Opinion: Why I March

Sara Isaacson

The following is an editorial by a student. She is expressing her opinion, and not necessarily that of The Voice nor St. Joseph’s Academy.


Is anyone else ever struck by the pure beauty and strength that women hold? I know I am. The first Women’s March was on January 21, 2017, after many women felt their rights were unprotected. Since then, the Women’s March has become a platform for millions of women across the country and across the world to demand equality. The movement strives for equality for all people regardless of gender, political ideology, race, class, religion, or sexuality. I have been to all three marches and I know with absolute certainty that I am not alone in saying that I have cried at every single Women’s March.

Every year when I march, I am brought to tears by the thousands of mothers, friends, daughters, and siblings that all come together to support each other and support women in St. Louis. Across the country, millions of women from all walks of life come together to lift each other up and to show the world that women are a force to be reckoned with. That when we demand equality, we will demand it for everyone. We will demand dignity for the LGBTQ community, poor women, people of color, and for people of every single faith. It is so incredibly powerful, and I am so jealous of the little girls who will be raised seeing thousands of women come together every year, and I am so proud of the women they will become. They will be able to look back at this movement and see how much women fought for them to be able to live a better life than they did. They will be able to look back at the millions of women who marched the way we can look back at the suffragettes. This is not a new movement; this is simply the newest chapter in a centuries-long battle for gender equality.

Each year, I have watched the Women’s March grow and work to become more inclusive. More and more of my friends have shown up and stood with me and the thousands of other women to fight for our rights. Each year, the March addresses its own issues, such as trans exclusion and the way that the Women’s March often does not include the voices of women of color. Every year, the speakers address new and old issues that challenge a woman’s right to equality in America, and each year I am inspired to continue fighting for what I believe in. Each year, I learn more about what it means to call myself a feminist and how am I supposed to carry it into my day to day life. Each year, I am inspired by Moms Demand Action and the countless other organizations that work to fight for women. However, in all of this talk about our rights and what we’re fighting for, I want to clarify something.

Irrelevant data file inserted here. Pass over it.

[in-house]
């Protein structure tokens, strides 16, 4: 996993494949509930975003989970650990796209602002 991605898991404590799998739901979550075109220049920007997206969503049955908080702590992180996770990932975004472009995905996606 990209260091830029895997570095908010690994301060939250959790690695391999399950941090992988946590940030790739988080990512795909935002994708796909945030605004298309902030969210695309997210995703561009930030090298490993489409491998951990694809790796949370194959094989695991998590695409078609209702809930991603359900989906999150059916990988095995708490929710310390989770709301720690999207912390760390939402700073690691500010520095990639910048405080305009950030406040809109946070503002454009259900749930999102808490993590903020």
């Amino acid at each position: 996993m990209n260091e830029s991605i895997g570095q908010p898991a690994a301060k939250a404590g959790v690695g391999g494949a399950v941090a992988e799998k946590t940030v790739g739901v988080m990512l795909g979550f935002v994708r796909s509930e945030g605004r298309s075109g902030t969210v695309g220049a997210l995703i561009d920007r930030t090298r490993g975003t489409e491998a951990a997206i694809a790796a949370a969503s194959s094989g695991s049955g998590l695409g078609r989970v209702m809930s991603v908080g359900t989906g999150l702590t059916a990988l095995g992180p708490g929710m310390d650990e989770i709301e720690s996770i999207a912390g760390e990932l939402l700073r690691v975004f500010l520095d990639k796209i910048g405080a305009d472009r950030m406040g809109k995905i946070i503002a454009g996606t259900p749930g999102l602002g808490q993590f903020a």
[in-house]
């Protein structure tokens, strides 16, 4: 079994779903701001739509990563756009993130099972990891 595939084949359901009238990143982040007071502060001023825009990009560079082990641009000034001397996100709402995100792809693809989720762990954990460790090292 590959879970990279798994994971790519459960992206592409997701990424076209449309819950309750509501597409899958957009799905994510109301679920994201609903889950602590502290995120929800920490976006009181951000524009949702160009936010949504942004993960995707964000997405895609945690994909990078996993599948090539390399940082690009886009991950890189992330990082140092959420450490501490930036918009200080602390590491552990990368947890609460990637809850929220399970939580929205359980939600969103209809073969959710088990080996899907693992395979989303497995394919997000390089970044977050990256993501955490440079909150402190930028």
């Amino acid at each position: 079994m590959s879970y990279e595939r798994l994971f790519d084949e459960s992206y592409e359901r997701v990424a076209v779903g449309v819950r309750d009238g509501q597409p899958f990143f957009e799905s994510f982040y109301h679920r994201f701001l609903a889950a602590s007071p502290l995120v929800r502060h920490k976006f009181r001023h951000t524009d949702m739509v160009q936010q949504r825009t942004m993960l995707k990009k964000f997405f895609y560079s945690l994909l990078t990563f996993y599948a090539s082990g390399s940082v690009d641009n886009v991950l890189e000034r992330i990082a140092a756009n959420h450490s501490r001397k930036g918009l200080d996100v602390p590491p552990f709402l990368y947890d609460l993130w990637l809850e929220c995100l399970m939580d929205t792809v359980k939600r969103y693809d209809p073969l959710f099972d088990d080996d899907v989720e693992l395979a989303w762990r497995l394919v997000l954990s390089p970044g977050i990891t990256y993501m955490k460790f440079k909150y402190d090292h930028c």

Oftentimes, I hear the question posed: what are we really marching for? To that, I have another question, how many of us were catcalled before we entered high school? How many of us have felt terrible about our bodies because they do not fit what society tells us we should look like? How many of us have felt like our parents treat our brothers differently? How many of us have ever realized boys in a room were not listening to us as leaders? How many of us want to be paid equally? How many of us want to marry whomever we want? How many of us want to feel safe walking to our cars at night?

I march so that every single person can feel safe walking down the street, so they can love their body, and so they can be treated equally. I march as a way to live out our motto of  “Not I, but We.” I march so that my kids can play with Barbie and Legos and never be made fun of for their choices, regardless of gender. I march so that those in power know that women can no longer be ignored and pushed to the side. In practice, this means healthcare that does not treat being female as a pre-existing condition. This means courts that treat victim’s accounts of sexual assault as more than just a cry for attention. This means not slut-shaming women for what they wear. This means supporting programs that help bring women and children out of poverty.  This means laws that mandate equal pay for equal work.

This is why I marched my first year, this is why I marched this year, and this is why I will march every year until we reach gender equality, or I will march until I can not move. And this is why I wake up early on a Saturday morning to do it, which is really the hardest part of all.


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